The wheel of life turns in the backyard

May 23, 2009 | By | 5 Replies More

My family has a dog named “Holly.”  She’s a friendly mutt.   Loyal to a fault.

Image by Erich Vieth

Image by Erich Vieth

A big raccoon took up residence on or in our garage recently, and Holly didn’t like it at all.  Our neighbors often saw the raccoon on our garage roof.  We often heard Holly’s barking, thanks to the raccoon.

We live in the middle of the City of St. Louis, and we know that there are lots of raccoons running around.   The City Animal Control told me that if we trapped a raccoon, they would come by to pick it up.   By the time I got around to setting a trap, the neighbors mentioned that there was now one big raccoon and several small ones.   As I was setting the trap near the garage, I could smell the smell of death.  Even as we were trying to trap a raccoon, at least one of the raccoons had already died.  I really do wonder how they can survive in a congested urban area, but the do, often enough, anyway.

The next morning, my children excitedly mentioned that we had caught a large raccoon in our trap.  raccoonIt looked like it weighed 15 pounds.  I called the City Animal Control, and they indicated that they would come out and take away  the raccoon.  I didn’t ask where they would take it, as I assumed that I was essentially dooming the mother raccoon to death, and possibly dooming the babies too (by taking away their mother).    As I mentioned above, even as we waited for Animal Control, we were smelling the smell of death whenever we were in our garage.   It was getting stronger by the hour.

The next day (today), we still couldn’t find any dead raccoon baby, but we did find that there were flies all over the garage, so the raccoon body was apparently nearby.     window-fliesNature, red in tooth and claw.   But I’m not done yet.   This mini-life cycle started with a human family who wanted the companionship of a neotonous wolf (Holly), who got upset at the raccoon, who had been deprived of her natural habitat by the humans.   At least one of her dead babies was being eaten by flies.   Now what about the flies?   You’ve all heard the joke, “Why did the fly fly?”

Answer:  “Because the spider spider.”

This afternoon that joke became incarnate, right in the corner of my garage.  Though these macro photos didn’t turn out in the sharpest focus, you can clearly see that a spider had caught one of the flies in a web and was making a meal of it (there’s also a piece of leaf in the foreground).

image by Erich Vieth

image by Erich Vieth

If only we humans ate spiders, this cycle would be at its end (or a beginning), but it gets all the more convoluted from here.  For instance, 90% of the cells in your body are “aliens,” most of them are bacteria that allow us to digest our food.  Without them we would die.   And while I’m pointing out connections, consider that parallel universe of fungi living under the ground.   Two weeks ago, I saw an eruption of mushroom (their fruiting bodies) in the front yard.  Without this fungi, most of our plants would die. img_6679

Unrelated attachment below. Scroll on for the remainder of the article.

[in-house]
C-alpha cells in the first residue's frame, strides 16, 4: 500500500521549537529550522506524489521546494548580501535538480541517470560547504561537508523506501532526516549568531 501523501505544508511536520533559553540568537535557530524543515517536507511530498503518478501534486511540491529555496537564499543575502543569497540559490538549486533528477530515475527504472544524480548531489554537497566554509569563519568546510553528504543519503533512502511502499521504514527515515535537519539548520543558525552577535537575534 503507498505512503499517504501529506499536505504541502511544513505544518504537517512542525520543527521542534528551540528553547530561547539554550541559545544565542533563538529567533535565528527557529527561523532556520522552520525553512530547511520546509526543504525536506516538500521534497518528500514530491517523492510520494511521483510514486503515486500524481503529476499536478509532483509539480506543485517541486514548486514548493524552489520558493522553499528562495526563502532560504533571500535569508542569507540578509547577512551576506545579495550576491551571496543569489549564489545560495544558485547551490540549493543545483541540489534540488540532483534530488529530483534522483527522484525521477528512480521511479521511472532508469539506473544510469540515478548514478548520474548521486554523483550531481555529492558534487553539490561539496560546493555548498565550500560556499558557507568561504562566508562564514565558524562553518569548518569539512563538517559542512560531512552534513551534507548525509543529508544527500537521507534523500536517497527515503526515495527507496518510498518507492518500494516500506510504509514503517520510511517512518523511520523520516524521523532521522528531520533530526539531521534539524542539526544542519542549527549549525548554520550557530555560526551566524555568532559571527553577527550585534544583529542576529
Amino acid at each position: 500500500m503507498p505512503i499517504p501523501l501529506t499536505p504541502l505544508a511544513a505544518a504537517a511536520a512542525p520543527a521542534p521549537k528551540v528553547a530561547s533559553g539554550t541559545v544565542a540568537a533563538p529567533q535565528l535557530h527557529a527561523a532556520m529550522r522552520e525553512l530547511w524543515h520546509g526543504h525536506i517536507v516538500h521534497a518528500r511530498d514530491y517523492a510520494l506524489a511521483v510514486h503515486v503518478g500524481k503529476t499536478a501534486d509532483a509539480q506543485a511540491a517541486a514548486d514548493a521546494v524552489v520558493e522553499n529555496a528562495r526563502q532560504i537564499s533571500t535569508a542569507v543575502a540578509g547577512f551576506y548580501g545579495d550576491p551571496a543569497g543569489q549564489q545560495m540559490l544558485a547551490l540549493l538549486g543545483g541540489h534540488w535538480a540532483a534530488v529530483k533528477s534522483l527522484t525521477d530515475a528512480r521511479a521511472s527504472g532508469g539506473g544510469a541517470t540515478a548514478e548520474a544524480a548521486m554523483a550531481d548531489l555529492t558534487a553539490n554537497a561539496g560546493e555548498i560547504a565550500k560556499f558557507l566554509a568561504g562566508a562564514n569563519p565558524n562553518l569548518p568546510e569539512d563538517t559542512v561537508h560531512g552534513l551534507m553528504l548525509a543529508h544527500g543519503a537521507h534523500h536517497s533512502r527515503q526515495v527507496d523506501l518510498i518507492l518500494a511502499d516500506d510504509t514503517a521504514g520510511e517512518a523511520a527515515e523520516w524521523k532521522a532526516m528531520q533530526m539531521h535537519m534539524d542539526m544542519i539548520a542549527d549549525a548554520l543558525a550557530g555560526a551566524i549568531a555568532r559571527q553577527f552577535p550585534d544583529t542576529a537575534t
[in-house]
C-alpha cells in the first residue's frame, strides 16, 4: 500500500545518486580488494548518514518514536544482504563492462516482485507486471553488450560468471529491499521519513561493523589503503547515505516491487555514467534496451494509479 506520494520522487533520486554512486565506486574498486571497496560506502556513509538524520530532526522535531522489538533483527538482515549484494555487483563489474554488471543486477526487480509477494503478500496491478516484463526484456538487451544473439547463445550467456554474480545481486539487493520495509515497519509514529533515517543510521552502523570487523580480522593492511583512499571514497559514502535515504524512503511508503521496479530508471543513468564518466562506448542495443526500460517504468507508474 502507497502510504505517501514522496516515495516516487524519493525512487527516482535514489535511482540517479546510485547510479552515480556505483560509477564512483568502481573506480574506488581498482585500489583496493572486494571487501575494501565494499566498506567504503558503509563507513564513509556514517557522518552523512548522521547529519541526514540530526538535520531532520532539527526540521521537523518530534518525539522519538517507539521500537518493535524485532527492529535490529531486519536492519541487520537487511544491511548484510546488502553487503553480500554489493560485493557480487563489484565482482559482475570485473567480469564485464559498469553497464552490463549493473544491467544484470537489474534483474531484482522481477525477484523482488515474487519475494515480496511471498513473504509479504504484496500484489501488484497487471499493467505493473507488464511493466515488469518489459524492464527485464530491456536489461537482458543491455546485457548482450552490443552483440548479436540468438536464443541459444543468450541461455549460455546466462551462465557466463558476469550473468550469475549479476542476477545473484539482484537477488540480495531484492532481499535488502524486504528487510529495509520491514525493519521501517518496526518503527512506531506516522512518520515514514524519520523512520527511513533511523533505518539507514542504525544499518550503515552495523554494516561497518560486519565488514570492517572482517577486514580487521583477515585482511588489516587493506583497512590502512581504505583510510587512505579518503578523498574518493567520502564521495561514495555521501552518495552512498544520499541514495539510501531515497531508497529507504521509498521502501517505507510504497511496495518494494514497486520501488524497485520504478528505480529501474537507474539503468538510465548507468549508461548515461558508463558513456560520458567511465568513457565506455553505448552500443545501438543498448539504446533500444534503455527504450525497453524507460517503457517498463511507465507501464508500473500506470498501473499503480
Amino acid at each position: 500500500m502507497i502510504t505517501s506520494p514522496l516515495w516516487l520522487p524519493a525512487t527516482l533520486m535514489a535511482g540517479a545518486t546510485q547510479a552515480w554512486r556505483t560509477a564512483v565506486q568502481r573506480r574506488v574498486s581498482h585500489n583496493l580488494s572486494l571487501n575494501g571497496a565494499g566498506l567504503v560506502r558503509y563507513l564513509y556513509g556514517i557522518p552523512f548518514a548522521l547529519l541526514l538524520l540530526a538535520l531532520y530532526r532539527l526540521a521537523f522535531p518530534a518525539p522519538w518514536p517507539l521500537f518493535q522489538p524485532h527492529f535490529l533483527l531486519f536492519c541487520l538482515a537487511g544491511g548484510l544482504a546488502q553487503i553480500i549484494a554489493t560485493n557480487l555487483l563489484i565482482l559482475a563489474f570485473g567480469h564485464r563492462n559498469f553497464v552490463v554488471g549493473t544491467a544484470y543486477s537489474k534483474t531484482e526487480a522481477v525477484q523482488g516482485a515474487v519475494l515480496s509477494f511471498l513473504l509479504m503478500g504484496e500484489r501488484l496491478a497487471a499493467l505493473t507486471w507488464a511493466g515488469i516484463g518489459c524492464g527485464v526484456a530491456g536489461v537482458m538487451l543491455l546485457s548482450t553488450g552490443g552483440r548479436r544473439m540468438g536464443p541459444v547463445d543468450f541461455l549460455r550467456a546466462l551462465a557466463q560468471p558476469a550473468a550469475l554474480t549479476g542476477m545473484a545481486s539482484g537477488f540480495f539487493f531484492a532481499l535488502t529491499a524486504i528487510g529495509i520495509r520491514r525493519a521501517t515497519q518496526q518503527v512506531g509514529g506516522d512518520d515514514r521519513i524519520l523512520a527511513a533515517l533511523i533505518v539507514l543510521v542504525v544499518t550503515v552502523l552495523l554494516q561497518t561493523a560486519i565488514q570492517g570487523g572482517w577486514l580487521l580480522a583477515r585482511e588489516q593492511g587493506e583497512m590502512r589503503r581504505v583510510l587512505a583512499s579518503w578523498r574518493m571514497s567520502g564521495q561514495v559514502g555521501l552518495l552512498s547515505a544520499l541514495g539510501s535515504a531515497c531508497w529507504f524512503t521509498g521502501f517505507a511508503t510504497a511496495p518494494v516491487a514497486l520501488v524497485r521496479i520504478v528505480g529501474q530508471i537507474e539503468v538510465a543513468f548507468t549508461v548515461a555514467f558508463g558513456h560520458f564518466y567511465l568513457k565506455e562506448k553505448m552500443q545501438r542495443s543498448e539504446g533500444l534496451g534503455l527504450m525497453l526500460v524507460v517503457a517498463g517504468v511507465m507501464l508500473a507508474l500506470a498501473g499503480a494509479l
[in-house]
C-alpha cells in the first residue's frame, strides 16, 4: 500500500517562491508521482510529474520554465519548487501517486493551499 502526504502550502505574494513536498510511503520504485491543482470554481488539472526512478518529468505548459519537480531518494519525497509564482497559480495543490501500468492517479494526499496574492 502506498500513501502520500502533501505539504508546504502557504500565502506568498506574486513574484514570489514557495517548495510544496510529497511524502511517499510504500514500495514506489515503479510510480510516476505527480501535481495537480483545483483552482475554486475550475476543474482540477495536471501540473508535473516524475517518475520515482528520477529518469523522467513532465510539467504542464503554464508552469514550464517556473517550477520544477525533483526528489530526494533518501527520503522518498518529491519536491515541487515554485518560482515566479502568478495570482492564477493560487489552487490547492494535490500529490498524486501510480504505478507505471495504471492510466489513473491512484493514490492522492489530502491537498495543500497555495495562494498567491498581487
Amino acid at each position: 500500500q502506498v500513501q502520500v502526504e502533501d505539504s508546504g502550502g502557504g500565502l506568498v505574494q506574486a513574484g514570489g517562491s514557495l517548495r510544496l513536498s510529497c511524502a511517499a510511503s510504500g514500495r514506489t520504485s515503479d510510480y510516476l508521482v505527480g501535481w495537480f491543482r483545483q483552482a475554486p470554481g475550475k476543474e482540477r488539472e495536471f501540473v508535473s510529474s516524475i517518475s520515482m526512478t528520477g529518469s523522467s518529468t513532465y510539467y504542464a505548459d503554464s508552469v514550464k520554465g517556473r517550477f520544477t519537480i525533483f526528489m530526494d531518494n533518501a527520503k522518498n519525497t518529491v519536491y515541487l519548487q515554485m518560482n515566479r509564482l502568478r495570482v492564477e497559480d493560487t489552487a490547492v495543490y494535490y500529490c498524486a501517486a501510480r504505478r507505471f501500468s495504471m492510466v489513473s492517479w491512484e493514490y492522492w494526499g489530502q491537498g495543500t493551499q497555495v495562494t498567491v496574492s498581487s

It occurred to me today that, right here in the middle of a major city, whether or not I’m aware of it, nature is churning away, doing its thing in an entirely amoral way.   Except for us humans, they say.  We supposedly have a “moral” sense that is not anchored to our animal-ness.   Or are we spinning elaborate intellectual webs in coming to this conclusion?


Tags: , , , , , ,

Category: Environment, Human animals, nature, Whimsy

About the Author ()

Erich Vieth is an attorney focusing on consumer law litigation and appellate practice. He is also a working musician and a writer, having founded Dangerous Intersection in 2006. Erich lives in the Shaw Neighborhood of St. Louis, Missouri, where he lives half-time with his two extraordinary daughters.

Comments (5)

Trackback URL | Comments RSS Feed

  1. Alison says:

    It is fascinating, really. Even the gross stuff. If you do find the dead thing, let the kids see it and ask questions. After I read "Stiff" by Mary Roach, I followed up with some reading on forensics, and am now (finally, years later) halfway through "Death's Acre", about the body farm she mentioned in "Stiff".

    As intricate as individual creatures are in life, it's fascinating to see how they continue to be an important part of their environment after death. There are certain changes that take place after specific amounts of time, certain creatures who live only because others die, and also have schedules to keep.

    Yeah, it smells awful, and probably won't be pretty, either. For the kids, though, it can be an amazing learning opportunity.

  2. Danny says:

    I thought the punch line was, "because the spider spied her."

  3. Stacy says:

    Our moral sense IS anchored to our animal-ness. I recommend the book Good Natured by Franz de Waal. He finds the roots of morality in animal behavior (which is not to say that animals are "moral", just that our moral sense has evolved, and proto-moral behavior can be seen in other bright, social critters.)

  4. Stacy says:

    Off topic, but–Reading DeWaal really changed the way I look at my fellow humans (and other animals). I think it's made me more tolerant. So much of what we do and feel I now see as animal behavior–and we don't judge animals harshly, do we?

Leave a Reply